Decolonization & Independence in Kenya, 1940-93

By B. A. Ogot; W. R. Ochieng | Go to book overview
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accumulation for this bourgeoisie was trade, land and agriculture. Before independence its development was impeded by the limits imposed on it by settler capitalism, but by 1960 the economic and political weight of the indigenous owners of capital was already decisive. 12 We are told, for example, that between 1955 and 1964 their capital accumulation increased from £5.2 million to £14.0 million per annum.

But, while the above motif represents the general picture of Kenya's class composition and economic differentiation on the eve of independence, it should also be noted that in the period between 1960 and 1963 -- with independence in sight -- the configuration of Kenya's class society had begun to markedly transform, with political power gradually shifting into the hands of the African petty bourgeoisie. This period was characterized by a huge exodus of former European settlers and civil servants and Asians, who sold their property and left in fear of what uhuru portended. It was also characterized by 'flight' of capital out of the country. 'Only a damn fool would not sell,' said Colonel Grogan, the doyen of European settlers and their most outspoken mouthpiece.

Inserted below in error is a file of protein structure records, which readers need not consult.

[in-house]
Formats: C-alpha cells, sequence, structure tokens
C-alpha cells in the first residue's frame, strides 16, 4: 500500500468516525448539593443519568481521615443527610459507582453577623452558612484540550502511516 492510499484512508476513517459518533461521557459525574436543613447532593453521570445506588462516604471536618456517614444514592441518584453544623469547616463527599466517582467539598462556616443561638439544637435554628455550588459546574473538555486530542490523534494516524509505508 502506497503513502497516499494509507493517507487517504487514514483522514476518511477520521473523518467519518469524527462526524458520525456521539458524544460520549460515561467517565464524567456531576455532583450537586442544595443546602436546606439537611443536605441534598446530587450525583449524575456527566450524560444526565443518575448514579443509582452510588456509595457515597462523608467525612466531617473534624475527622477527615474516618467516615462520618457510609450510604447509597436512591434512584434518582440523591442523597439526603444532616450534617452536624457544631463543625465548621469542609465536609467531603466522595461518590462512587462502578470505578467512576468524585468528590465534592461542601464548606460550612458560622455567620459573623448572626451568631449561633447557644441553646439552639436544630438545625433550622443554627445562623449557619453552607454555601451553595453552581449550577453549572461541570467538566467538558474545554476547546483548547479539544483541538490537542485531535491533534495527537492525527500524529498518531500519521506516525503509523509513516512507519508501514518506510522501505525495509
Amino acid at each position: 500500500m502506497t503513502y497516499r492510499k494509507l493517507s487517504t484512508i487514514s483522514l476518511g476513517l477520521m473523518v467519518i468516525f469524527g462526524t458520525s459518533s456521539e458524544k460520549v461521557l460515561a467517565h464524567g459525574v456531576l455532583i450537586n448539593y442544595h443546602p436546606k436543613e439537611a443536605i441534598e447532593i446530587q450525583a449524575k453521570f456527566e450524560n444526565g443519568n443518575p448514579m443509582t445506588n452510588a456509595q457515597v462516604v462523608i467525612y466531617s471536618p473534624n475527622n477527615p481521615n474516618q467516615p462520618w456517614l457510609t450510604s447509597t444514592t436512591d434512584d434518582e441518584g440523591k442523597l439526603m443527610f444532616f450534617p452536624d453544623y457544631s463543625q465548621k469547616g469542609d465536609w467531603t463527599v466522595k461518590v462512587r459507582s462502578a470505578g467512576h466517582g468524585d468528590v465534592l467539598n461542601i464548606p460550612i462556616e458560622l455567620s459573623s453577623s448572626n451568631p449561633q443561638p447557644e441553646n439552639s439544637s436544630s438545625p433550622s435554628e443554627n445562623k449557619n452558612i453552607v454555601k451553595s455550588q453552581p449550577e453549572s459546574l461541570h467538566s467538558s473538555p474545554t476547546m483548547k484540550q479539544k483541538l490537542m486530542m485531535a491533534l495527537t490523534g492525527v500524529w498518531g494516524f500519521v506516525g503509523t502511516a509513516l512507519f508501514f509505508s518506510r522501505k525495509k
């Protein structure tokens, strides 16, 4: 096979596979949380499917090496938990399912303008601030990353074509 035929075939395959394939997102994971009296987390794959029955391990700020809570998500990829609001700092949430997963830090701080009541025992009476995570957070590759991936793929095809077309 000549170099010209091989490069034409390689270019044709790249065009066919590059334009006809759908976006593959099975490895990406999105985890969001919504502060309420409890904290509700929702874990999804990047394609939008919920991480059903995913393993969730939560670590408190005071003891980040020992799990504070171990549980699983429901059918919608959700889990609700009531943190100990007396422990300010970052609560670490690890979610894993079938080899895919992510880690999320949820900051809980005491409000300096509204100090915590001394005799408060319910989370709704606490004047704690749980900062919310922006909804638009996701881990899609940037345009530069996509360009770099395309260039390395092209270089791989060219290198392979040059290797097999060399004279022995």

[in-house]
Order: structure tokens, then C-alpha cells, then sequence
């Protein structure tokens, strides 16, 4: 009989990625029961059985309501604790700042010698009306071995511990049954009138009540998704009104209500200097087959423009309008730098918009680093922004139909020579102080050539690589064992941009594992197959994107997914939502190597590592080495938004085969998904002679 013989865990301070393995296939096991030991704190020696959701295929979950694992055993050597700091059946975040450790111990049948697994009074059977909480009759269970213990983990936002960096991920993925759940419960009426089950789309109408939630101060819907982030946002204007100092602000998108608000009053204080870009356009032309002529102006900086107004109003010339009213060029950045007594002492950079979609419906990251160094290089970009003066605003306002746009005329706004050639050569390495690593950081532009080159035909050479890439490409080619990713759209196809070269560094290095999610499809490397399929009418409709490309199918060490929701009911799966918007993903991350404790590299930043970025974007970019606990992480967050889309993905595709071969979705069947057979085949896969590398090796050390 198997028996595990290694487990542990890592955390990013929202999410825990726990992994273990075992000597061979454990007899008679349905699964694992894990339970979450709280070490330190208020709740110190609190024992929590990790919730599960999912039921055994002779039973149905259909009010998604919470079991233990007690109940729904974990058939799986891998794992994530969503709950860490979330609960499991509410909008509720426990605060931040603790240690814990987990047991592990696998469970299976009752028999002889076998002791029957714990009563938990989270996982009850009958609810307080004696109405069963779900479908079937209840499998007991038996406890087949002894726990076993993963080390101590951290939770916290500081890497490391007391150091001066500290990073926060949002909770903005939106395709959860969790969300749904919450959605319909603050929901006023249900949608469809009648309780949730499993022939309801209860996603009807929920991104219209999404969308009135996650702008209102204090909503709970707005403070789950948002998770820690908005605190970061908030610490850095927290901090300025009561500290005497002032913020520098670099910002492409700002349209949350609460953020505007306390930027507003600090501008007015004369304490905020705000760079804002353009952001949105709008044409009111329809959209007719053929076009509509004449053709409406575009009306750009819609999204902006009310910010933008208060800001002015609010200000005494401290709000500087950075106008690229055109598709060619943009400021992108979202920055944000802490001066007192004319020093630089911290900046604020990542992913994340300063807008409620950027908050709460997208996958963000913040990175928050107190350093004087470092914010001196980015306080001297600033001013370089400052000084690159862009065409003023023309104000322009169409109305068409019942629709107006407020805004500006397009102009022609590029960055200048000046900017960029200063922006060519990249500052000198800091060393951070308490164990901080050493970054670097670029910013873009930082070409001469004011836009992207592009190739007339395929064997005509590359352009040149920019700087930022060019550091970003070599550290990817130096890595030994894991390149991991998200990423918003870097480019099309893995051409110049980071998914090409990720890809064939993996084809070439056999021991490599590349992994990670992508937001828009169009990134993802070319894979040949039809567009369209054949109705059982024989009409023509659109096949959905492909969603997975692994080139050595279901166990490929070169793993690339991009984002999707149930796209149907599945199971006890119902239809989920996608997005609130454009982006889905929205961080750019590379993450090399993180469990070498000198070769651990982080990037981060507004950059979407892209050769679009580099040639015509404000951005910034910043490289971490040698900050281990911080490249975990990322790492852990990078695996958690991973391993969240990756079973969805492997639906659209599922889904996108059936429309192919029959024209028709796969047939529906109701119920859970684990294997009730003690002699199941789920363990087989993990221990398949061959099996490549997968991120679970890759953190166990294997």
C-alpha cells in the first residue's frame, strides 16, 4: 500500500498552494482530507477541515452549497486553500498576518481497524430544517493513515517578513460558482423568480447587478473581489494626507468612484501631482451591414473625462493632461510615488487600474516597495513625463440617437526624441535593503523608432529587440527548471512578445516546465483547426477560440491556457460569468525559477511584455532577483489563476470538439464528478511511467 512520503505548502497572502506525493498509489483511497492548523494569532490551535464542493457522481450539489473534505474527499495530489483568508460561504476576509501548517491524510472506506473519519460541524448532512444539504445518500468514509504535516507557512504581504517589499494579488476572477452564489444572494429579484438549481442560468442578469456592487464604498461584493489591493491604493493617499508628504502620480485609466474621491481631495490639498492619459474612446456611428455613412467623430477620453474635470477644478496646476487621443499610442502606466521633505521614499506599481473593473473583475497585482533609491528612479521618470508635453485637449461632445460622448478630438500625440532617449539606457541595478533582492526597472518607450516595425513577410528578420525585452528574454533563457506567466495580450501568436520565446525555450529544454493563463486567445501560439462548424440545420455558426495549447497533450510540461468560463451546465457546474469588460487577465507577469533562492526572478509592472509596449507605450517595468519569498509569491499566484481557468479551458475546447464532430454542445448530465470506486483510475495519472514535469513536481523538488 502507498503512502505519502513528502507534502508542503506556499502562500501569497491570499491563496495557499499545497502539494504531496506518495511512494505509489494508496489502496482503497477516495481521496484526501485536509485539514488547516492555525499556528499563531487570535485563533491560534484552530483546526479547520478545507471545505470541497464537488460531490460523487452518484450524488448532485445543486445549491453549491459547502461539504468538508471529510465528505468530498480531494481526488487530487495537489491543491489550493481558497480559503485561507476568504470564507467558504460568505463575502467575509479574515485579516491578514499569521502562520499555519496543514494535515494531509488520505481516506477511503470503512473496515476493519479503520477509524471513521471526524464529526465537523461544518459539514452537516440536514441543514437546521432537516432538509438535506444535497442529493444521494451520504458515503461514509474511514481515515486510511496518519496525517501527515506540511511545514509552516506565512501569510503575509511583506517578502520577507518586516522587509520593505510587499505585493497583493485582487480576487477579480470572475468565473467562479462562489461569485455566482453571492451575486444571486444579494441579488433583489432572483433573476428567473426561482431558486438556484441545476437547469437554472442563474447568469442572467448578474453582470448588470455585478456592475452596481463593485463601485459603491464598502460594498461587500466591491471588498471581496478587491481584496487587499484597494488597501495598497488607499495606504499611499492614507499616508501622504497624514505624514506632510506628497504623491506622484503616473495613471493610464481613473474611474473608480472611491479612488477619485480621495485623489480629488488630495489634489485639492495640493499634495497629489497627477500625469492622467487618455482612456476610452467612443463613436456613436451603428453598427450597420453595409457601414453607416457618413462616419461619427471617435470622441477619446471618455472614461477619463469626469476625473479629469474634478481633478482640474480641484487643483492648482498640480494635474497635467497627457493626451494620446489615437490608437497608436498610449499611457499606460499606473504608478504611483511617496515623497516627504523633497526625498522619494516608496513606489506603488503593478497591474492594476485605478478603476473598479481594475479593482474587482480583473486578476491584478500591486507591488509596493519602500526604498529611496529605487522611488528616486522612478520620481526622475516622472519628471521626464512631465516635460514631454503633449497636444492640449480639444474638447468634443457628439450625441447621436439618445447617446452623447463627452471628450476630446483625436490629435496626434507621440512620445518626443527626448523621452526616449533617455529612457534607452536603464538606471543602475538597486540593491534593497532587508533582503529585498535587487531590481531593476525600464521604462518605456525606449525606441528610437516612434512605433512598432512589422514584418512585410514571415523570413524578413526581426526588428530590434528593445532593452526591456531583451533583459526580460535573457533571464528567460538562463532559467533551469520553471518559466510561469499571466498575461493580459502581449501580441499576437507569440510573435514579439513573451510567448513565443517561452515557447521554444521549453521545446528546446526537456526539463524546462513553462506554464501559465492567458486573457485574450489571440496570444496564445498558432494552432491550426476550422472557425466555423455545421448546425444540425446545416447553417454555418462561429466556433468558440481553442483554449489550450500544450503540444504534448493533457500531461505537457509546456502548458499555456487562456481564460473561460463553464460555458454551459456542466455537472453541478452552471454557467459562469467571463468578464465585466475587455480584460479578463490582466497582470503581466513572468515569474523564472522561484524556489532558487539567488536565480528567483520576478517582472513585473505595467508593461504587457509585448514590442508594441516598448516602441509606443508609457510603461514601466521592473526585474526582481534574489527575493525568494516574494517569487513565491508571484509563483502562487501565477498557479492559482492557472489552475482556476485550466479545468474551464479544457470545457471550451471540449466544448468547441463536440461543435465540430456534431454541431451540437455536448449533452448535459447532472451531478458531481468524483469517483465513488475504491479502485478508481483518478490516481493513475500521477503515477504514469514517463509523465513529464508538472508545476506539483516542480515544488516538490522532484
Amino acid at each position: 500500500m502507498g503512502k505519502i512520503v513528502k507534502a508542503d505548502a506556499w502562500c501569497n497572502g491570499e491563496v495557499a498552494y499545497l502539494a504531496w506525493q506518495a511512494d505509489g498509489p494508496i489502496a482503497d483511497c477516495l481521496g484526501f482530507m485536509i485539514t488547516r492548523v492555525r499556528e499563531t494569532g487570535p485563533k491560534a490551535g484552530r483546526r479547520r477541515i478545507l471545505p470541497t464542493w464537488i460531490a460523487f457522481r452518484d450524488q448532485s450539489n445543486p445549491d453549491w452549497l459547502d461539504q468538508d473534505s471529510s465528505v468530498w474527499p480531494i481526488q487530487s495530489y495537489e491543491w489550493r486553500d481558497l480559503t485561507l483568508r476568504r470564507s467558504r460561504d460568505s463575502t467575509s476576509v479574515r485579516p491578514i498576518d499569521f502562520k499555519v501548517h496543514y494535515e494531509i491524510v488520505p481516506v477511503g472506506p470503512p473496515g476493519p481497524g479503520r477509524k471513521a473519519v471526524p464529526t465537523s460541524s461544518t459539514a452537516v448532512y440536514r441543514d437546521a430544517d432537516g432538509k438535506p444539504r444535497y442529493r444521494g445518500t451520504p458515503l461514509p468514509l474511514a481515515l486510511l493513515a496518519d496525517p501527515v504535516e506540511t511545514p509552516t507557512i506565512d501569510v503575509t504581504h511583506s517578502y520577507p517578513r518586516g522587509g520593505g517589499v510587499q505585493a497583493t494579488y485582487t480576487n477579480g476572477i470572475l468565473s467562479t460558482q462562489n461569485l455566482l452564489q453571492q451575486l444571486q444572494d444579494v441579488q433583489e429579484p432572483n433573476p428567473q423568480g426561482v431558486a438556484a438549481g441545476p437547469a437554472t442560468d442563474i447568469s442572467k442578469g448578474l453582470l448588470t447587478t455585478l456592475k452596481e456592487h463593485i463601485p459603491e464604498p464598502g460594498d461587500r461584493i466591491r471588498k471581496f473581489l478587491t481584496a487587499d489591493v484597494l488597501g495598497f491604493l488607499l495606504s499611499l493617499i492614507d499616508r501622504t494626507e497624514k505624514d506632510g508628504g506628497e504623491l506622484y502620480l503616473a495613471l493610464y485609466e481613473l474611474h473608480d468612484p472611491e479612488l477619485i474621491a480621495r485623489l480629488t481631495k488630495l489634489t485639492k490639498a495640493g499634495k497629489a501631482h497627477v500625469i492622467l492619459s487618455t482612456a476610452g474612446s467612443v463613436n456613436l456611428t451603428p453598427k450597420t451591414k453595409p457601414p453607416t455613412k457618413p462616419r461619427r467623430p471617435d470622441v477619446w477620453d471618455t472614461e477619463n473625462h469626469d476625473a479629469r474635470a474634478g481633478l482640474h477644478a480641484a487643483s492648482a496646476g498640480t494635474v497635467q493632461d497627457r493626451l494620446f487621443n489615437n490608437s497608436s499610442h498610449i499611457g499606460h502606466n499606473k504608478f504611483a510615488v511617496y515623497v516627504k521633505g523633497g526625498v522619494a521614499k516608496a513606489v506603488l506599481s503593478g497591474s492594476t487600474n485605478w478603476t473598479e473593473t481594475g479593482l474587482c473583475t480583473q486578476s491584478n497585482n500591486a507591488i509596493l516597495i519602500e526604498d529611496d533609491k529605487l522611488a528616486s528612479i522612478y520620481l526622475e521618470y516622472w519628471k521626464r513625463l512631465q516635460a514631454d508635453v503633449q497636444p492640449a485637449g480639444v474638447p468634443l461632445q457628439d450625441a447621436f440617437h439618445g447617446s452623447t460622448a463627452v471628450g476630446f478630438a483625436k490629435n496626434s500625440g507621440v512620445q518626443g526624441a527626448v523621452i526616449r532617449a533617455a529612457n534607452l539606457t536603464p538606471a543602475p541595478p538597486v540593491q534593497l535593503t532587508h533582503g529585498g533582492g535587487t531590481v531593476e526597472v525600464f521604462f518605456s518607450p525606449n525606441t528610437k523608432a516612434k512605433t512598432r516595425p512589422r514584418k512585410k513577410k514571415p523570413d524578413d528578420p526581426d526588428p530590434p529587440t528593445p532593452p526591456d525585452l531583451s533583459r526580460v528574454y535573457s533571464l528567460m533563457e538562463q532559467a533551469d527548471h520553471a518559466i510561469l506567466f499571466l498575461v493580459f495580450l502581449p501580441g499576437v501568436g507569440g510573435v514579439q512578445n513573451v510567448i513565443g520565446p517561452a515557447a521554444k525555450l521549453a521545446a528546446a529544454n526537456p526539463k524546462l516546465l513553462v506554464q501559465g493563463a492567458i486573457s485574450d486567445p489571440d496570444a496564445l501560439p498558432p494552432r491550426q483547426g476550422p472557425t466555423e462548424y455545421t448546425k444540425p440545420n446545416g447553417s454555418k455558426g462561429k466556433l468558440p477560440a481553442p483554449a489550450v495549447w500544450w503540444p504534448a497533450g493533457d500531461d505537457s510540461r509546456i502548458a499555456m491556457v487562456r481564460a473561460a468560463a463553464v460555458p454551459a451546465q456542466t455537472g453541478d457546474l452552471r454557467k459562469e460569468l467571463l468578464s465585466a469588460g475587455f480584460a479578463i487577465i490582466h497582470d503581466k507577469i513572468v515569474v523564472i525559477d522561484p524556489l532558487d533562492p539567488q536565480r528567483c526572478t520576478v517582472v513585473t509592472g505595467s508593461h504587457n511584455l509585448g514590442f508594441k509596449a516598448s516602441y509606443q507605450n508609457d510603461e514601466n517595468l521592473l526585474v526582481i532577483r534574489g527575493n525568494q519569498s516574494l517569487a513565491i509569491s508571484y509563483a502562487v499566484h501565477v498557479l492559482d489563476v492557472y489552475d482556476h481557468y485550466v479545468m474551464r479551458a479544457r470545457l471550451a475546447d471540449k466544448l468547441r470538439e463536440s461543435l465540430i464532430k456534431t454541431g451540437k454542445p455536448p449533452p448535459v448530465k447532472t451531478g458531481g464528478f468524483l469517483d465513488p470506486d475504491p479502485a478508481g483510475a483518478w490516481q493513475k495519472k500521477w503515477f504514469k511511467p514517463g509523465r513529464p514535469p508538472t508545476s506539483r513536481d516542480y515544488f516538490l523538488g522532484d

The incoming African government responded to the inevitability of uhuru and European and Asian exodus by promoting the African petty bourgeoisie into important and key posts in the civil service, the military, educational institutions and industries. This Africanization of key posts in the civil service would be of crucial significance in the future economic and social development of the postcolonial state. In her book The Development of Corporate Capitalism in Kenya, 13 Nicola Swainson tells us that this petty-bourgeois class, in collaboration with its ruling counterparts in the government, would use the power of the state through the mechanism of licensing to acquire private capital to effect access into certain areas of the economy, such as trade, land and good jobs.

Thus, independent Kenya inherited the colonial economic structures and classes. During the short period of independence these structures and classes would undergo rapid transformations -- disintegration of some, formation of others and new realignments.


Notes
1
C. Leys, Underdevelopment in Kenya: The Political Economy of Neo-Colonialism ( London, Heinemann, 1975; James Currey 1988).
2.
A. I. Salim, State Formation in Eastern Africa ( Nairobi, Heinemann, 1984), pp. 1-5.
3.
C. Mathema, Wealth and Power: An Introduction to Political Economy ( Harare, Zimbabwe Publishing House, 1988), p. 16.
4.
F. Engels, in K. Marx and F. Engels, Selected Works, Vol. 3 ( Moscow, Foreign Languages Publishing House 1966), p. 327. Also see V. I. Lenin, The State ( Peking, 1970), p. 14.
5.
F. Engels, quoted in Neil J. Smelser (ed.), Karl Marx on Society and Social Change (Illinois, University of Chicago Press, 1973), p. 21.
6.
Ibid., p. 20.

-xvii-

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